Google's Schmidt meets EU competition chief to discuss antitrust woes

PCWorld News

Google chairman Eric Schmidt and other company officials have met with the EU Competition Commissioner Margrethe Vestager to discuss the ongoing antitrust investigation into Google’s search practices.

The Monday meeting was the first time Google executives had the chance to talk to Vestager about the antitrust case since she took over from her predecessor, Joaquín Almunia, on Nov. 1 last year.

Vestager spokesman Ricardo Cardoso confirmed the meeting at the Commission’s midday press briefing Tuesday. He declined to comment specifically on what was discussed since it relates to an ongoing competition investigation.

Vestager is not only talking with Google, but has also been discussing the case with complainants in the months since she took office. The commissioner has talked to the different parties because she “wants to ensure a fair balance of views amongst the stakeholders,” Cardoso said, adding that she will “continue to ensure that she has all facts up to date before engaging in any further steps.” Further talks with other parties could be scheduled in the future.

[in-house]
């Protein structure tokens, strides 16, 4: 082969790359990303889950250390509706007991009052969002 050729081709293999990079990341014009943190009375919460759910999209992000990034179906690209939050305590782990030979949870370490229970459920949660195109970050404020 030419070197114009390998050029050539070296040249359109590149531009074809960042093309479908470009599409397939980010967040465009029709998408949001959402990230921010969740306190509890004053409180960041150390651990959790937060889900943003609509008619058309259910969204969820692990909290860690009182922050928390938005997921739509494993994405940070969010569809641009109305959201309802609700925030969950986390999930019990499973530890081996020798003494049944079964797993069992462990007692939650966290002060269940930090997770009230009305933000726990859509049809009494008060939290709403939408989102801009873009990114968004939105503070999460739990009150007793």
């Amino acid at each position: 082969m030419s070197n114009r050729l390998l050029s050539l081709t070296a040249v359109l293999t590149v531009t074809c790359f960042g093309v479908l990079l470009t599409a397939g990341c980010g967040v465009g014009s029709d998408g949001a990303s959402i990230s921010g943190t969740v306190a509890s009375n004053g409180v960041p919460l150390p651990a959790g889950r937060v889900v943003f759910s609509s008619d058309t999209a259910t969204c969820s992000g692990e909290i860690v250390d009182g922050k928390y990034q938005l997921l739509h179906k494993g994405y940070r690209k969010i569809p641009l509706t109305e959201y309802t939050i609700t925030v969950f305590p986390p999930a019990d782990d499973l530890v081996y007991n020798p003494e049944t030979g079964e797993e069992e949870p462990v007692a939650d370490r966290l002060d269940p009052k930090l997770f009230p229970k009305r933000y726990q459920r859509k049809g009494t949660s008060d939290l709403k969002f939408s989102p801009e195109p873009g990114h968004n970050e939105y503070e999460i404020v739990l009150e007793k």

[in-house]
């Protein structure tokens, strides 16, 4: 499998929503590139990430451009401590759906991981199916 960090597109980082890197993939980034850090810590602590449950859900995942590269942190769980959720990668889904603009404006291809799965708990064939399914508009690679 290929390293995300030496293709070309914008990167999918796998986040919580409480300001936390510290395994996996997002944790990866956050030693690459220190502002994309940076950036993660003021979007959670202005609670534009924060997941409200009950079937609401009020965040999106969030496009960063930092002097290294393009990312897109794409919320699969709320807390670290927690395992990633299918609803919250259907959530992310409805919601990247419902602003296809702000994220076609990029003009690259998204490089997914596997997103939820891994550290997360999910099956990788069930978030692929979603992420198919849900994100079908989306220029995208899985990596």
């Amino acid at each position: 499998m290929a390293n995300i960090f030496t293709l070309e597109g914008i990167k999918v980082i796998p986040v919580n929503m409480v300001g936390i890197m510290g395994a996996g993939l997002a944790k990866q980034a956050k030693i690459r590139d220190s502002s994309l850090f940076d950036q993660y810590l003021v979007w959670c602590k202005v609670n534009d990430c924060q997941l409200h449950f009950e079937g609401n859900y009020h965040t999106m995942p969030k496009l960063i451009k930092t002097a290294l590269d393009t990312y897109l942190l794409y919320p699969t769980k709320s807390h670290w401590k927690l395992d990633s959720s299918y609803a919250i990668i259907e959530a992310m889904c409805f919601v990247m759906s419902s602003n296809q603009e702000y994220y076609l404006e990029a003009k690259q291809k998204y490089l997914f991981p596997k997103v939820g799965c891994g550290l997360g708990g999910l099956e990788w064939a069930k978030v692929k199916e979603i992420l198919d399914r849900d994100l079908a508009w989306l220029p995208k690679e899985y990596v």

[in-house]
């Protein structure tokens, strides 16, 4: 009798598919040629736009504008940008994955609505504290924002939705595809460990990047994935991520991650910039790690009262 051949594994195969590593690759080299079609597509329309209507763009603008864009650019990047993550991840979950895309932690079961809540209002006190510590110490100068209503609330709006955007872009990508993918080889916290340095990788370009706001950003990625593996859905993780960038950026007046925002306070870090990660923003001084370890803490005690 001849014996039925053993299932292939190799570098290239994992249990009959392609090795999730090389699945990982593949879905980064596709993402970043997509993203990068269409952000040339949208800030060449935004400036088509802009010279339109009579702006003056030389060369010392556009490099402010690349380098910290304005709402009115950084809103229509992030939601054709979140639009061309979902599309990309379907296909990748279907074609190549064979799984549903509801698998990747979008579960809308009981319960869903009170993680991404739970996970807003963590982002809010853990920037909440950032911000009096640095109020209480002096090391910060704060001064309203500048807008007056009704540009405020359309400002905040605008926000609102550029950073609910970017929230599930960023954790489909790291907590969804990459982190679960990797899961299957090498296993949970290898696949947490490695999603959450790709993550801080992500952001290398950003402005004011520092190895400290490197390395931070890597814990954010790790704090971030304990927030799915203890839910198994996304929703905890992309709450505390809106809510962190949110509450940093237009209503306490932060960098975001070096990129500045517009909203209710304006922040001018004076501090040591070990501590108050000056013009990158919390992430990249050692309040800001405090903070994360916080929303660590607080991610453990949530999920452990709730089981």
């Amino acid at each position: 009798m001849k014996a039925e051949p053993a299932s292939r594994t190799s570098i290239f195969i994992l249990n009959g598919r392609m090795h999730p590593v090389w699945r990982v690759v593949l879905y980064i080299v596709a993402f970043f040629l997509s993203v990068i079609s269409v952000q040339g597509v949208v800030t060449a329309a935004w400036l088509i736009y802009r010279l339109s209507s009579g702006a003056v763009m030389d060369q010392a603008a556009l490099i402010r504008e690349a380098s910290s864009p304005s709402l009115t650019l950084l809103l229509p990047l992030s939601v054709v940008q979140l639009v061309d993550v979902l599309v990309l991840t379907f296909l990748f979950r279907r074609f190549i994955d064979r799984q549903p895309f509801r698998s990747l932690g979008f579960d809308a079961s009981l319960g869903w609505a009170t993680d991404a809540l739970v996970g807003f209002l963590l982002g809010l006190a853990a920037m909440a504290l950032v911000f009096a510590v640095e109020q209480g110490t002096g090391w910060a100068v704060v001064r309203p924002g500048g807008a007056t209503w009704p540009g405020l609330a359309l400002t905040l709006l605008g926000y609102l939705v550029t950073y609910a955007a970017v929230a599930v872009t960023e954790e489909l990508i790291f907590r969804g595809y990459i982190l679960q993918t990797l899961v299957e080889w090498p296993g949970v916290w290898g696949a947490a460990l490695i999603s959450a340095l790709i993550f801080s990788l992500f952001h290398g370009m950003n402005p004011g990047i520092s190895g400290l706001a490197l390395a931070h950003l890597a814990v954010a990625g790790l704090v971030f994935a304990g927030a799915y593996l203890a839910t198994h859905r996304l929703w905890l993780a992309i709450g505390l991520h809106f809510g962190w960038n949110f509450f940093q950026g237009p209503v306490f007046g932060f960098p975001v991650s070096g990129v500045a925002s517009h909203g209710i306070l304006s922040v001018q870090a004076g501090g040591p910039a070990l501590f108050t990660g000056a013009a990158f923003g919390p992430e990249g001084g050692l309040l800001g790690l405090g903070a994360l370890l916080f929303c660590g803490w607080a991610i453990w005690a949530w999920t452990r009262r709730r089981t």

The end of the case, which has dragged on since the first complaints were filed with the European Commission in 2010, is not in sight. The complainants want the Commission to impose sanctions on Google for favoring its own services in search results while reducing the visibility of results from competing sites.

The complaints were filed by various companies including Microsoft but also by vertical search engines like Foundem and German mapping site Hot Maps as well as travel sites Expedia and Tripadvisor.

Almunia tried several times to settle the case before the end of his term, but failed. Google’s competitors successfully argued that the scope of the settlement deals offered favored Google too much.

On her part, Vestager said in an interview with the Wall Street Journal last month that she was “very impressed” by the arguments made by some of the complainants.

The Commission has no deadline to reach a decision.

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